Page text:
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   Chapter 10 THE IGLOO IN THE SNOW

Connie Morgan in Alaska By James B. Hendryx Characters: 12471

Updated: 2017-12-01 00:03


"Now, kid," said Waseche Bill the following morning, "we got to make tracks fo' the Tatonduk. We got too many dogs, an' we got to cut down on the feed. I hate to do it-on the trail-but they's no two ways about it. Three or fo' days ort to put us at the divide. I made a cache the'h comin' in an' we'll be all right when we strike it."

The two stood in front of the cavern, breathing deeply of the clear, pure air. A stiff breeze was blowing from the south-west, and the day was warm and pleasant. The sun had not yet risen, and as the dogs swung into the trail Connie glanced at the little thermometer lashed firmly to the back of his sled. It registered twenty degrees below zero, an ideal temperature for trail travel and the boy cracked his whip and yelled aloud in the very joy of living.

At the mouth of the canyon they swerved in a north-westerly direction, toward the northernmost reach of the Ogilvie Range. All day they mushed across the wide caribou barrens and flat tundra that separated the great nameless range behind them from the high mountains to the westward that lay between them and Alaska. For, upon ascending the Tatonduk, they had passed out of Alaska into the unmapped Yukon district of sub-arctic Canada. Evening of the second day found them among the foothills of the mountains. Patches of stunted timber appeared and the lay of the land forced them to keep to the winding beds of frozen creeks and rivers. The end of the next day found them camped on the snow-covered ice of a small river. Waseche divided the few remaining fish, threw half of them to the dogs, and sat down beside the boy, who had prepared a meal of caribou charqui and coffee:

"Seems like this must be the creek-but I ain't sho'. I thought the one we tackled yeste'day was it, too-but it petered out on us."

"I don't know," replied Connie, "I thought I'd remember the back trail, but since the big snow everything looks different. And I was in an awful hurry to catch up with you, besides."

"Sho', kid, I know. I'd ort to took mo' pains myself, but I wasn't so pa'ticlah about gettin' back-then. Anyways, we'll try this one. We got to watch the grub now, fo' sho'. Them malamutes is hongry! Day afteh tomorrow, if we don't find the cache, we'll have to kill a dawg." Connie nodded.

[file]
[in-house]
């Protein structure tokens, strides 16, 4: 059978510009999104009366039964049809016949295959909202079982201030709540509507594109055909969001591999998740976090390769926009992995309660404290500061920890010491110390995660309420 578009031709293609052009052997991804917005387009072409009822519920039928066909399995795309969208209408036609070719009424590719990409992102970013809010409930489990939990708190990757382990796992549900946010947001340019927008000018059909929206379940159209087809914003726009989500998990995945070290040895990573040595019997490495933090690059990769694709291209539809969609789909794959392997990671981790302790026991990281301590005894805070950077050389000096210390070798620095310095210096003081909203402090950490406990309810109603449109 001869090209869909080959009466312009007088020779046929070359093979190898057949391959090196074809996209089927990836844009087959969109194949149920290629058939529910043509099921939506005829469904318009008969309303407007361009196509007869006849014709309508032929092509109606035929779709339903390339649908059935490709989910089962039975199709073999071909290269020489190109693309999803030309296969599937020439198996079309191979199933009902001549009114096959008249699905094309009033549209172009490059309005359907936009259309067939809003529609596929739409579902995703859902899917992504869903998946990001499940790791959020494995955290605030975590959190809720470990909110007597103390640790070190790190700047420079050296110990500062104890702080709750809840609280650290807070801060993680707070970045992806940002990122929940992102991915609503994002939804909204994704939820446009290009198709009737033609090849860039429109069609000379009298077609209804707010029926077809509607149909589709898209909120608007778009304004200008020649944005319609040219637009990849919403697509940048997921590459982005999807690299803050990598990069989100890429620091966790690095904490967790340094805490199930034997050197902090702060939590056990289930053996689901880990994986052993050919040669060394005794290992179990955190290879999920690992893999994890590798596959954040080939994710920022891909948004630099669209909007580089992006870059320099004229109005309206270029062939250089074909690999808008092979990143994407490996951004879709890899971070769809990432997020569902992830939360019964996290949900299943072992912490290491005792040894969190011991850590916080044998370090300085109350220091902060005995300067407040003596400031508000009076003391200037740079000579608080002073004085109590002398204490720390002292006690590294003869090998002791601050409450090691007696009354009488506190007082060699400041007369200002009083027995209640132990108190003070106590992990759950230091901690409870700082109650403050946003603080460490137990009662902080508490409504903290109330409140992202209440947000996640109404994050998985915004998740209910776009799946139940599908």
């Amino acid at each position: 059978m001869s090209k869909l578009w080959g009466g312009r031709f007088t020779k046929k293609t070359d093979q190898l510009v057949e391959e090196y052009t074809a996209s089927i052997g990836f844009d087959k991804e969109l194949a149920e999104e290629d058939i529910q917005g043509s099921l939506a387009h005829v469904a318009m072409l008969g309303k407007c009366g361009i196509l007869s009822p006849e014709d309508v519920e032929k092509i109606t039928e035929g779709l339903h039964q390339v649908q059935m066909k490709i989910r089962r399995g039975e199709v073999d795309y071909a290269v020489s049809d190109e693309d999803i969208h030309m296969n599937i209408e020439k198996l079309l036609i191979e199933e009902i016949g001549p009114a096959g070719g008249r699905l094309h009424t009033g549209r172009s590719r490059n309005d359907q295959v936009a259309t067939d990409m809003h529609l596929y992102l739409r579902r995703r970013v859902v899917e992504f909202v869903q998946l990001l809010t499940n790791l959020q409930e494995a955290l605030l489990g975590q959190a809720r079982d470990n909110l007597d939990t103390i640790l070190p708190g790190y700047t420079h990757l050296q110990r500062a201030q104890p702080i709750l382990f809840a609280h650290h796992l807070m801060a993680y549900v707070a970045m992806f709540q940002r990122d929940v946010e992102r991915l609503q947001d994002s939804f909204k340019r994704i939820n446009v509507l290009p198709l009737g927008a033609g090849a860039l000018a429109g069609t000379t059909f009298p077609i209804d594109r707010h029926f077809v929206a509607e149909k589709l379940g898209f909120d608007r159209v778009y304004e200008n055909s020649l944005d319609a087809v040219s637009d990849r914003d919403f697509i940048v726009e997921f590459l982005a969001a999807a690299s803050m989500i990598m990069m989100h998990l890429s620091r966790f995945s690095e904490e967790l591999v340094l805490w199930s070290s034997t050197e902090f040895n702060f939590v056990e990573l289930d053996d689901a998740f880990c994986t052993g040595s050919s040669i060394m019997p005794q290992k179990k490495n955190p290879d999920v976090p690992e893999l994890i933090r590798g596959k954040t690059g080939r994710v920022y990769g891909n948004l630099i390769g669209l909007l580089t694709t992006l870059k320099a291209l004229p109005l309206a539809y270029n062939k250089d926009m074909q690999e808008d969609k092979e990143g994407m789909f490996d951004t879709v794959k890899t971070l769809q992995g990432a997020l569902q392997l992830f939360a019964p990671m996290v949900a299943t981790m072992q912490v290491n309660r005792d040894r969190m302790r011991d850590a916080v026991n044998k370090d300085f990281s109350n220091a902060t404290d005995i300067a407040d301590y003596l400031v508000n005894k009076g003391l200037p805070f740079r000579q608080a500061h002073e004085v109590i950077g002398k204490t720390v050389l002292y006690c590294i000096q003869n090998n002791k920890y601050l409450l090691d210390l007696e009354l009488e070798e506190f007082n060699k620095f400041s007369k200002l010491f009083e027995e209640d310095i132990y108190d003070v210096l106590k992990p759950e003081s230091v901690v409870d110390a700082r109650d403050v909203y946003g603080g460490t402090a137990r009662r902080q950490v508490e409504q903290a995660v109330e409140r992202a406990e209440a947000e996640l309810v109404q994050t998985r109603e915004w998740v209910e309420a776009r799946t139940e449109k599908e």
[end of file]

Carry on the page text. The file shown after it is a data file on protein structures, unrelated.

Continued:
"We'll find it, all right. This looks like the creek. Still, so do they all," he added reflectively.

The next day was a repetition of the day preceding. They followed the bed of the creek to its source in a narrow canyon which lost itself upon the steep side of a gigantic mountain. Wearily, they retraced their steps and once again among the foothills, turned to the northward.

"They's no dodgin' the truth, son," said Waseche gloomily, as they mushed on, scrutinizing the mouths of creeks in a vain endeavour to locate a landmark. "We're lost-jest na'chly plumb lost-like a couple of chechakos."

"The divide's somewhere," answered the boy, bravely. "We'll find it."

"Yes, it's somewhe'h. But how many thousan' of these creeks, all jest alike, do yo' reckon they is? An' how about grub?"

"I hate to kill a dog," the boy said.

"So do I, but the rest has got to eat. I know them wolf-dawgs; onct they get good an' hongry they'll begin tearin' one another up-then they'll lay fo' us-folks is meat, too, yo' know."

Night overtook them on a small wooded plateau and they camped in the shelter of a dense thicket of larch and stunted spruce. At the very edge of the thicket was a low white mound, its crown rising some three or four feet above the surrounding level. The sleds were drawn up at the foot of this mound, the dogs unharnessed, and, unslinging his axe, Waseche Bill went to the thicket for firewood, leaving Connie to unpack the outfit. The boy noted as he spread the robes that the mound was singularly regular, about twelve feet in diameter at the base and having evenly rounded sides-entirely different from the irregular ridges and spurs of the foothills.

"You're a funny little foothill," he murmured, "way off by yourself. You look lonesome. Maybe you're lost, too-in the big, white Lillimuit."

Waseche returned with the wood and lighted the fire while Connie tossed the last of the fish to the dogs. Supper was finished in silence, the fire replenished, and the two partners lay back on the robes and watched the little red sparks shower upward from among the crackling flames.

"We ain't the first that's camped heah," remarked Waseche, between noisy puffs at his pipe. "Yondeh in the thicket is stubs wheah fiahwood's be'n chopped-an' one place wheah consid'able poles has be'n cut. The axe mawks is weatheh-checked, showin' they was cut green. But it wasn't done this yeah-an' me'be not last."

"I wonder who it was? And what became of them? What did they want with poles?"

"Built a cache, me'be-mout of be'n a sled-but mo'n likely a cache. We'll projec' around a bit in the mo'nin'. Me'be we c'n find out who they was, an' wheah they was headin'. Me'be they'll be a trail map to some cache befo' this or to the divide."

"I hope we will find a cache. Then we wouldn't have to kill a dog."

Waseche's brow puckered judicially:

"Yes-we would. Yo' see, son, it's like this: We got mo' dawgs than is needful fo' a two-man outfit. If we was down to six dawgs, or even seven, an' one sled, an' they was weak or stahvin, then we could bust a fish cache-but to feed twenty-one dawgs-that ain't right. Likewise with ouah own grub-a man's supposed to take from anotheh man's cache jest so much as is needful fo' life; that is, what will get him to the neahest camp-not an ounce mo'. This is the unwritten law of the Nawth. An' a good law. Men's lives is staked on a cache-an' that's why when, onct in a while, a man's caught robbin' a cache-takin' mo'n what's needful fo' life, they ain't much time wasted. He gets-what's comin' to him."

The dogs had licked up the last crumbs of their scant ration and, burrowing into the snow, wrapped themselves snugly in their thick, bushy tails. Old Boris and Slasher dug their beds in the side of the mound near where Connie had spread his robes. The boy watched them idly as they threw the hard, dry snow behind them in volleys, and long after the o